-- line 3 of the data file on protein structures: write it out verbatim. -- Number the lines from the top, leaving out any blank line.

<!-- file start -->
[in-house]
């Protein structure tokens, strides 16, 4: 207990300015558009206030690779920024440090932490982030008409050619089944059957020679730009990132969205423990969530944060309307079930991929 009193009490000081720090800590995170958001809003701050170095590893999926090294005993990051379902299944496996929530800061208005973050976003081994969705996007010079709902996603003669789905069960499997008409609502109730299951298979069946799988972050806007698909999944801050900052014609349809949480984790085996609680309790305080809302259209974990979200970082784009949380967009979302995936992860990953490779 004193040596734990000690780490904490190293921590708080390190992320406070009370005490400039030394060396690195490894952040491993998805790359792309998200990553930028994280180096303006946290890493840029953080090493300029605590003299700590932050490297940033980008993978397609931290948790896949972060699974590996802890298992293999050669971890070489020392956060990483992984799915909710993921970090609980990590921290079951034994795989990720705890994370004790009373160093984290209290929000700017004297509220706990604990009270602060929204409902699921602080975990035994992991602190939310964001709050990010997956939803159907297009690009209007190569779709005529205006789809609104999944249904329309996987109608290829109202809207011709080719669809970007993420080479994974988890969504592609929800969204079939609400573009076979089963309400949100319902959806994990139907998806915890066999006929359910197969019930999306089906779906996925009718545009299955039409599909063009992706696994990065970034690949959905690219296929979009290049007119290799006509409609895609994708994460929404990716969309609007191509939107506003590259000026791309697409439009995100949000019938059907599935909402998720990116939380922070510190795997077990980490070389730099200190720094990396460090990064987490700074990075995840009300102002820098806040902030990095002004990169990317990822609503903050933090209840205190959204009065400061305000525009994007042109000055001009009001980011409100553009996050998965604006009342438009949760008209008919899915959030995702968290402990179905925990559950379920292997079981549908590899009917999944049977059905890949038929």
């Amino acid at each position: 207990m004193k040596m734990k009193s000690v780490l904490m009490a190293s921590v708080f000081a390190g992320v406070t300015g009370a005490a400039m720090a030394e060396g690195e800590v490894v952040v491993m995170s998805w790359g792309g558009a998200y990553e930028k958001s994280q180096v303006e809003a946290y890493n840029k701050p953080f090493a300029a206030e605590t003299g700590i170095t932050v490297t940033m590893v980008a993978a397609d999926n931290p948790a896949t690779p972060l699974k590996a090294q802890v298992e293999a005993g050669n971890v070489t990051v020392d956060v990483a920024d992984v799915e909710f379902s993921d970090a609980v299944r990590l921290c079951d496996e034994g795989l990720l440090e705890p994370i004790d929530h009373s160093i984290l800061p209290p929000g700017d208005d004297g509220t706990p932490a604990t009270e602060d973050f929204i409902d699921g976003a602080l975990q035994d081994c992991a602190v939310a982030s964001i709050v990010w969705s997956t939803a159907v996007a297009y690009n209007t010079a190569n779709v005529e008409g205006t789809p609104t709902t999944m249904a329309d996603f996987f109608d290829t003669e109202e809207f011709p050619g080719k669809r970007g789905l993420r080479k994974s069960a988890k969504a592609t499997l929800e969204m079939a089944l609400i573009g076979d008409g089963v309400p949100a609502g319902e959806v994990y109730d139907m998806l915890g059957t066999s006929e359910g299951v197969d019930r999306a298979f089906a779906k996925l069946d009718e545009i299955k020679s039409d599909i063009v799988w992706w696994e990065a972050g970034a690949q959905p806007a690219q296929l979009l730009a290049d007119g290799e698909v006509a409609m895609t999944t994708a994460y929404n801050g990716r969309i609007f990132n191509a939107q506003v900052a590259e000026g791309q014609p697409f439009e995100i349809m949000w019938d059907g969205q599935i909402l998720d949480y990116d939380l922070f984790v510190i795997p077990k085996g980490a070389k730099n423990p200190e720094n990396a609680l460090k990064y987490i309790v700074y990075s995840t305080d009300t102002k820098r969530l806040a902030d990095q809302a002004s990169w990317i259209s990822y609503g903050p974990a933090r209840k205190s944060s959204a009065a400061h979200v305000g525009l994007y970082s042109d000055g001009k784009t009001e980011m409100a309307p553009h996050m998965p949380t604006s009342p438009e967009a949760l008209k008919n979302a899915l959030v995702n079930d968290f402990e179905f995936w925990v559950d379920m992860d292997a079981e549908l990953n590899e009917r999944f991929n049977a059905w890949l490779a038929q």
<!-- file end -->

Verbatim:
């Amino acid at each position: 207990m004193k040596m734990k009193s000690v780490l904490m009490a190293s921590v708080f000081a390190g992320v406070t300015g009370a005490a400039m720090a030394e060396g690195e800590v490894v952040v491993m995170s998805w790359g792309g558009a998200y990553e930028k958001s994280q180096v303006e809003a946290y890493n840029k701050p953080f090493a300029a206030e605590t003299g700590i170095t932050v490297t940033m590893v980008a993978a397609d999926n931290p948790a896949t690779p972060l699974k590996a090294q802890v298992e293999a005993g050669n971890v070489t990051v020392d956060v990483a920024d992984v799915e909710f379902s993921d970090a609980v299944r990590l921290c079951d496996e034994g795989l990720l440090e705890p994370i004790d929530h009373s160093i984290l800061p209290p929000g700017d208005d004297g509220t706990p932490a604990t009270e602060d973050f929204i409902d699921g976003a602080l975990q035994d081994c992991a602190v939310a982030s964001i709050v990010w969705s997956t939803a159907v996007a297009y690009n209007t010079a190569n779709v005529e008409g205006t789809p609104t709902t999944m249904a329309d996603f996987f109608d290829t003669e109202e809207f011709p050619g080719k669809r970007g789905l993420r080479k994974s069960a988890k969504a592609t499997l929800e969204m079939a089944l609400i573009g076979d008409g089963v309400p949100a609502g319902e959806v994990y109730d139907m998806l915890g059957t066999s006929e359910g299951v197969d019930r999306a298979f089906a779906k996925l069946d009718e545009i299955k020679s039409d599909i063009v799988w992706w696994e990065a972050g970034a690949q959905p806007a690219q296929l979009l730009a290049d007119g290799e698909v006509a409609m895609t999944t994708a994460y929404n801050g990716r969309i609007f990132n191509a939107q506003v900052a590259e000026g791309q014609p697409f439009e995100i349809m949000w019938d059907g969205q599935i909402l998720d949480y990116d939380l922070f984790v510190i795997p077990k085996g980490a070389k730099n423990p200190e720094n990396a609680l460090k990064y987490i309790v700074y990075s995840t305080d009300t102002k820098r969530l806040a902030d990095q809302a002004s990169w990317i259209s990822y609503g903050p974990a933090r209840k205190s944060s959204a009065a400061h979200v305000g525009l994007y970082s042109d000055g001009k784009t009001e980011m409100a309307p553009h996050m998965p949380t604006s009342p438009e967009a949760l008209k008919n979302a899915l959030v995702n079930d968290f402990e179905f995936w925990v559950d379920m992860d292997a079981e549908l990953n590899e009917r999944f991929n049977a059905w890949l490779a038929q």